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photographer E-Yaji.

The Mary and George Bloch Collection: Part III  
Bonham's, Hong Kong, 25 May 2011: Lot 50 

Lot 50

Lot 50
Treasury 1, no. 134

A pale green nephrite pebble-material ‘dragon’ snuff bottle

(‘The Master of the Rocks Dragon Vortex’)

Nephrite of pebble material; well hollowed, with a recessed, rounded-rectangular foot; carved with a continuous design of turbulent water at the base with a vortex surrounded by cresting waves on each side, one with the sun and a flying bat flanked on each side by distinctly lingzhi-shaped clouds, the other with a dragon emerging from clouds clutching at a flaming pearl while spouting a stream of water or vapour back into the vortex, another swirl of vapour emerging from the waves on one narrow side and containing a beribboned lozenge (fangsheng)
Master of the Rocks school, 1680–1780
Height: 7.46 cm
Mouth/lip: 0.7/1.91 and 1.89 cm (oval)
Stopper: reticulated coral, made from half a bead carved with formalized shou (‘longevity’) characters surrounded by a scrolling floral motif; nephrite finial; gilt-copper collar

Lot 50 Provenance:
Paula J. Hallett
Sotheby’s, New York, 2 December 1985, lot 106
Hugh M. Moss Ltd.

Kleiner, Yang, and Shangraw 1994, no. 54
Treasury 1, no. 134

Hong Kong Museum of Art, March–June 1994
National Museum, Singapore, November 1994–February 1995

Lot 50 Commentary
This is another of the powerful examples in this collection from the Master of the Rocks school. It is linked by the distinctive material and by style, although there is some variation from the standard wares of the group, which are probably from the mid-Qing period. We postulate that this is an unusually early example. The extensively worn surface is an indication of this, although in isolation, of course, not an entirely reliable one. The wear is extremely convincing, with some areas of relief so well handled that the incised lines have been smoothed away completely from the central vortex of one side. It seems unlikely that this could have happened to a later Qing bottle, particularly since it would not have been used for snuff during most of the last hundred years. There are other indications of considerable age, and it might be from earlier in the Qing dynasty than the standard output of the school, and even a Kangxi date could be argued.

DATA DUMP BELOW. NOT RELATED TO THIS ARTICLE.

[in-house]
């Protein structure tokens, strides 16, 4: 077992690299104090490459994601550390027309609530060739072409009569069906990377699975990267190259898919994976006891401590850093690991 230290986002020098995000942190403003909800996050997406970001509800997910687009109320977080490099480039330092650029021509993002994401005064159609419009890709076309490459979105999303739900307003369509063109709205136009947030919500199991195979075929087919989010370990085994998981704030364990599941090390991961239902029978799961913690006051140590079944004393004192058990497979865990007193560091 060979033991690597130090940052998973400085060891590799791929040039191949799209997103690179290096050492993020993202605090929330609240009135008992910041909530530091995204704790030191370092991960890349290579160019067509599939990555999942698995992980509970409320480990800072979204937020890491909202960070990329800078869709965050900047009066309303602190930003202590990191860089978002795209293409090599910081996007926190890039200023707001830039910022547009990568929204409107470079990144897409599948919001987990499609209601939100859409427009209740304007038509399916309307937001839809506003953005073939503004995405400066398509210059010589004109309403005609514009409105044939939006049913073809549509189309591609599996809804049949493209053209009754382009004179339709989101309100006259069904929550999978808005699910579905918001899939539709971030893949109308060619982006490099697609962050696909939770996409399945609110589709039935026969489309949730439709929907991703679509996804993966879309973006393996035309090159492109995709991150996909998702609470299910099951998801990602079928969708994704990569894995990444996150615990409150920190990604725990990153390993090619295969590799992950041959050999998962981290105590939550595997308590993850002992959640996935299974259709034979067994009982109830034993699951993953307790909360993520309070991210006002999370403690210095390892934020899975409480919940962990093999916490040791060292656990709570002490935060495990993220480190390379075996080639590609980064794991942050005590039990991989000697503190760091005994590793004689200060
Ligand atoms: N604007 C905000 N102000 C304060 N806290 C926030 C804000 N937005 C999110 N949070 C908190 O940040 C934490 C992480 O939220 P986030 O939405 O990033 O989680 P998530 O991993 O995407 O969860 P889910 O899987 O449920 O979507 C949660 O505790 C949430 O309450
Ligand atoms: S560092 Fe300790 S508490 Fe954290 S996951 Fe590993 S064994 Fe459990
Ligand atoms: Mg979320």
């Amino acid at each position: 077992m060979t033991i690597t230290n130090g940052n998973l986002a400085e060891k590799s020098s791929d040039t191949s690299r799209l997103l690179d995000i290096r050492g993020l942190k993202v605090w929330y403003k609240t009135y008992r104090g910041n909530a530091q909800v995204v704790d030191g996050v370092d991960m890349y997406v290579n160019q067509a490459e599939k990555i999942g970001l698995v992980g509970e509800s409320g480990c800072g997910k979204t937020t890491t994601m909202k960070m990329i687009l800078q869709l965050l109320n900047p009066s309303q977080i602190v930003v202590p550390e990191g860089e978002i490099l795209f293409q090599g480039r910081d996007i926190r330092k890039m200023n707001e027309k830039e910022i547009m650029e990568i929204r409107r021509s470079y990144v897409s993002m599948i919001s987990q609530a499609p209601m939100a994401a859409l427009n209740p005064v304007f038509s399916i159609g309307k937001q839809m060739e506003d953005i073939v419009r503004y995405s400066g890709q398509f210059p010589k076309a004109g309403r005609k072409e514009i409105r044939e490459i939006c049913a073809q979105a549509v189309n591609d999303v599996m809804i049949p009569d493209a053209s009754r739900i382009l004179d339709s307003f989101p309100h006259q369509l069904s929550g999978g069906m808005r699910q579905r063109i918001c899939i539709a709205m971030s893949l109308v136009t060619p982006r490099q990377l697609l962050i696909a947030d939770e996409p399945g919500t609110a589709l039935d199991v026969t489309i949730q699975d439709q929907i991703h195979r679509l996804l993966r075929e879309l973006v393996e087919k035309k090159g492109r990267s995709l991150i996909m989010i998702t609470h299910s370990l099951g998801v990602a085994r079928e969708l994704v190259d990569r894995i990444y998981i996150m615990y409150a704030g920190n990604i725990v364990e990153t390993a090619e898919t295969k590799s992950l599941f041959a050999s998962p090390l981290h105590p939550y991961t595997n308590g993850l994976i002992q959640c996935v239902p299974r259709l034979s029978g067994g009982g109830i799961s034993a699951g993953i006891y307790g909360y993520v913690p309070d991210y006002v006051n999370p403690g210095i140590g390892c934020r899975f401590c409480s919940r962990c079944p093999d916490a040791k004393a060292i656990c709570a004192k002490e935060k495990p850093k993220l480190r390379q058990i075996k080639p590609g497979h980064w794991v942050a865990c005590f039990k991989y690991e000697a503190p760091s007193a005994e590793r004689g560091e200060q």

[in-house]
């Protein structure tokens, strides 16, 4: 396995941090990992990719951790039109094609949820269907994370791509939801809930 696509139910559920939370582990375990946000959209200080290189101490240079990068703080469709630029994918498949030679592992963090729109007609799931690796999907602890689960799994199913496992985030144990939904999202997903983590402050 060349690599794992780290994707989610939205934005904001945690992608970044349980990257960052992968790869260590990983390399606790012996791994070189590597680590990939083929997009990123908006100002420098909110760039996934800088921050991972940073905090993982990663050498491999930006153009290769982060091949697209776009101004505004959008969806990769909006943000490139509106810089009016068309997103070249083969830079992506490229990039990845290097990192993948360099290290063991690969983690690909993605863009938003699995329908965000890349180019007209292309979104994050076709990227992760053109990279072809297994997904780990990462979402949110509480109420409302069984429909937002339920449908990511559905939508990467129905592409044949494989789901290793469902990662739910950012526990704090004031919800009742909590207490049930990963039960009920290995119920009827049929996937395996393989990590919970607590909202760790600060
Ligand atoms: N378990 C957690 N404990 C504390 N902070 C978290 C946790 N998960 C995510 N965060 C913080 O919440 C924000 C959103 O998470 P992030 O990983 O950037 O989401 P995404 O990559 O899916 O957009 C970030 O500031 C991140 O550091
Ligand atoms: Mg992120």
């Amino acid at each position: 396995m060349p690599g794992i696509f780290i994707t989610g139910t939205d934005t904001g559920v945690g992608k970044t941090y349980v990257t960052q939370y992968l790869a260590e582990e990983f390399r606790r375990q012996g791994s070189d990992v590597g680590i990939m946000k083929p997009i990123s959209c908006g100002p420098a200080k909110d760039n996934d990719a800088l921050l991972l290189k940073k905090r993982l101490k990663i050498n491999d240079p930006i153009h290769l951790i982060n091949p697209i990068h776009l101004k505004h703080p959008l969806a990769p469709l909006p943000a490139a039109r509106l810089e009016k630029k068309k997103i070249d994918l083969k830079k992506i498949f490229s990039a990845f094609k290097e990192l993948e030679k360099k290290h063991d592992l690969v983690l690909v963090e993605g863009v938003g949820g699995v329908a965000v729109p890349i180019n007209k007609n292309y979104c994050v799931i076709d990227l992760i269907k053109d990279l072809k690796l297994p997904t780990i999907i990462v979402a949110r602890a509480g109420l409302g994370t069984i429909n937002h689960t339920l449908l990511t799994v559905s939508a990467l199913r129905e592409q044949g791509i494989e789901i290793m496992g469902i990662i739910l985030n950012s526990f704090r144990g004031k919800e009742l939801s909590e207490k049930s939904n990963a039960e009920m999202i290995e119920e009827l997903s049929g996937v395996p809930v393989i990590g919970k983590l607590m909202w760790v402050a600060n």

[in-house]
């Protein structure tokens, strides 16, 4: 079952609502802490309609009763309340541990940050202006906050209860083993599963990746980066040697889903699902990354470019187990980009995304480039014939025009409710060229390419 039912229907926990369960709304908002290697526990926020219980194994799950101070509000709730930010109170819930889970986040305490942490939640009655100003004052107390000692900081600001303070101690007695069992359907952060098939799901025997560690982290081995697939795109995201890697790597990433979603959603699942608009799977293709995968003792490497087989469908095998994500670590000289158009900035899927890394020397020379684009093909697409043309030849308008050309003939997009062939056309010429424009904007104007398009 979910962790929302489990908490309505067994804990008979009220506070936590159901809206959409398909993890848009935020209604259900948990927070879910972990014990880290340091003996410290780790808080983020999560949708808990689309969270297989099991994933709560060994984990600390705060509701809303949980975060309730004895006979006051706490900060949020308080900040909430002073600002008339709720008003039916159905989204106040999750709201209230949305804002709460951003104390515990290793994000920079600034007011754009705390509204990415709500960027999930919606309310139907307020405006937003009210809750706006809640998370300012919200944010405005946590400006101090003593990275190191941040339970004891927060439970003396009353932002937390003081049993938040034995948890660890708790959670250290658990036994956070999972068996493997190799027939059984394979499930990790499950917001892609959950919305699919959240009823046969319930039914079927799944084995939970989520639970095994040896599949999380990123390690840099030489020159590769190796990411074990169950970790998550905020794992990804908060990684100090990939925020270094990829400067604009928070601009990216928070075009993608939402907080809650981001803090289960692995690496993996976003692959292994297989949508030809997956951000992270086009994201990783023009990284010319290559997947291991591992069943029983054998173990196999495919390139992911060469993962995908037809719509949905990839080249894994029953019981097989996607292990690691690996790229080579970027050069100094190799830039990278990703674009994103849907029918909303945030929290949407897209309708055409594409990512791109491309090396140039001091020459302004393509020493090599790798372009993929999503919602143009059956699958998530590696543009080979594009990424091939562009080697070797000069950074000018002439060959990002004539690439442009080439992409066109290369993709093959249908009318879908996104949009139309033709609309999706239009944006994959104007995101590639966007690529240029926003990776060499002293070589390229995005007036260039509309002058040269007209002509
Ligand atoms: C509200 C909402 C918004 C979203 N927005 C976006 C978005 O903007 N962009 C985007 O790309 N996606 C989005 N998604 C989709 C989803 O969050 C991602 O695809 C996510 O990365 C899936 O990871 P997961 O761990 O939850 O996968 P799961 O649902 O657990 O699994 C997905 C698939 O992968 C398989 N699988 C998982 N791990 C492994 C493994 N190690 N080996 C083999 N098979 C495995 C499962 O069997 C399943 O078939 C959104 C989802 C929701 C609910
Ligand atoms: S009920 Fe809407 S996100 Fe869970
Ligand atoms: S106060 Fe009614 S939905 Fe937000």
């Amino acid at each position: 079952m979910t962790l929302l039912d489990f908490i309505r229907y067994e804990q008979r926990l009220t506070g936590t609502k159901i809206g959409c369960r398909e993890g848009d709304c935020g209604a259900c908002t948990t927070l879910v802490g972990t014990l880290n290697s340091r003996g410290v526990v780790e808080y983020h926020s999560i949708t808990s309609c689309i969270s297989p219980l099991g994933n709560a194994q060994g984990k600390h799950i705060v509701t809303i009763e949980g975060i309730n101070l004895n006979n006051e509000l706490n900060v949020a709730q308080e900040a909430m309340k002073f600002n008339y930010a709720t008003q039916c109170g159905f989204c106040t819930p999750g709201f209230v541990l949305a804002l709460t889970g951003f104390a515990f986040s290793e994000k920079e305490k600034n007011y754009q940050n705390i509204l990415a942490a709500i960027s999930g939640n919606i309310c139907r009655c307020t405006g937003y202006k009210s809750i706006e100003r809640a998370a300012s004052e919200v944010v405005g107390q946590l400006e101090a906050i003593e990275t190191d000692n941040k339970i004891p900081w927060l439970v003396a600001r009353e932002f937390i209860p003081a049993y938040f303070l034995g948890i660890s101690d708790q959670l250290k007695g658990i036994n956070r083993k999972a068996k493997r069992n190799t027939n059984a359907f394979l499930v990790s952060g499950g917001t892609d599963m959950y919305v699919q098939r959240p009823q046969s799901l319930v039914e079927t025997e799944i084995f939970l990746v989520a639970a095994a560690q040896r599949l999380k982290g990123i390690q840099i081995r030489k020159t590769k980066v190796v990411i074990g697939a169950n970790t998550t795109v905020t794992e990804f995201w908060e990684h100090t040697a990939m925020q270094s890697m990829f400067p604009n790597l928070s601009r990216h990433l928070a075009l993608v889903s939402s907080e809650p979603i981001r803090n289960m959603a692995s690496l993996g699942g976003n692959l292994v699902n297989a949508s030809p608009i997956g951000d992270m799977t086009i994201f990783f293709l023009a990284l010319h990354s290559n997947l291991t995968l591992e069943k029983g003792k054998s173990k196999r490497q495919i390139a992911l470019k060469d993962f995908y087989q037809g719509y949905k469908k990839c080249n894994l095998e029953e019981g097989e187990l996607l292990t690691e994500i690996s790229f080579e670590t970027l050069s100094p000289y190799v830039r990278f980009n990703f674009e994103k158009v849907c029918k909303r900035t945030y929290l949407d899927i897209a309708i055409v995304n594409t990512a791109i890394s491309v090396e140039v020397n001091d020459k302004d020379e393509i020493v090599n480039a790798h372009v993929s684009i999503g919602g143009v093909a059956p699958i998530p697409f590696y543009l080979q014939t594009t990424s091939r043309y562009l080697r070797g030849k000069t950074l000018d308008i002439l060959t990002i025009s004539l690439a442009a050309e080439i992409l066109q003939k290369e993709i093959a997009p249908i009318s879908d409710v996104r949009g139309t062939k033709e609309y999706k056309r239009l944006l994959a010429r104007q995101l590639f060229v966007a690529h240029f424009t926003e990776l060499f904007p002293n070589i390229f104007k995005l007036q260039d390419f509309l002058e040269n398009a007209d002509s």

The long, thin, sinuous dragon, largely lost behind clouds but with enough of its body shown to indicate its length and configuration, is typical of the early eighteenth century, and there is even a tenuous link with the early red glass overlay bottle in the J & J Collection (Moss, Graham, and Tsang 1993, no. 360), not only in the typically Kangxi, large-headed and long, thin-bodied dragon, but in the power of the subject and the lingzhi-shaped clouds. Although none of these features would preclude a Yongzheng or Qianlong date, it seems reasonable to assume that it is no later.

It is certainly one of the most powerful examples from the school. The natural wear has greatly enhanced a design of imposing strength. A sense of flow and primal energy is captured in the design, and apart from the double lozenge (fangsheng), which occurs as one of the various sets of Eight Treasures of later Chinese history, the elements of the design seem somehow timeless. Both main sides have strong designs, but the simpler and now more readily readable side with the sun, waves, bat and clouds is magnificent. The elements are laid out simply and directly, the disc of the sun balanced below by the circular vortex of water, and the two are framed by the flying bat and the wisps of clouds above and, to the sides, by the cresting waves which are ideally abstracted but also evocative as turbulent seas.

The pebble skin on this example, almost certainly enhanced by the oils from the hands which smoothed it to so great an extent over the past two or three centuries, is as darkly rich and fascinating as any known.

For related examples, see Chinese Snuff Bottles No. 5, p. 24, fig. 3 (for a similar design equally powerfully carved, but possibly a little later since the large size relates to examples of the core group from the school); Eldred’s, 27 August 1992, lot 134, and Sotheby’s, Hong Kong, 24 April 1993, lot 529.

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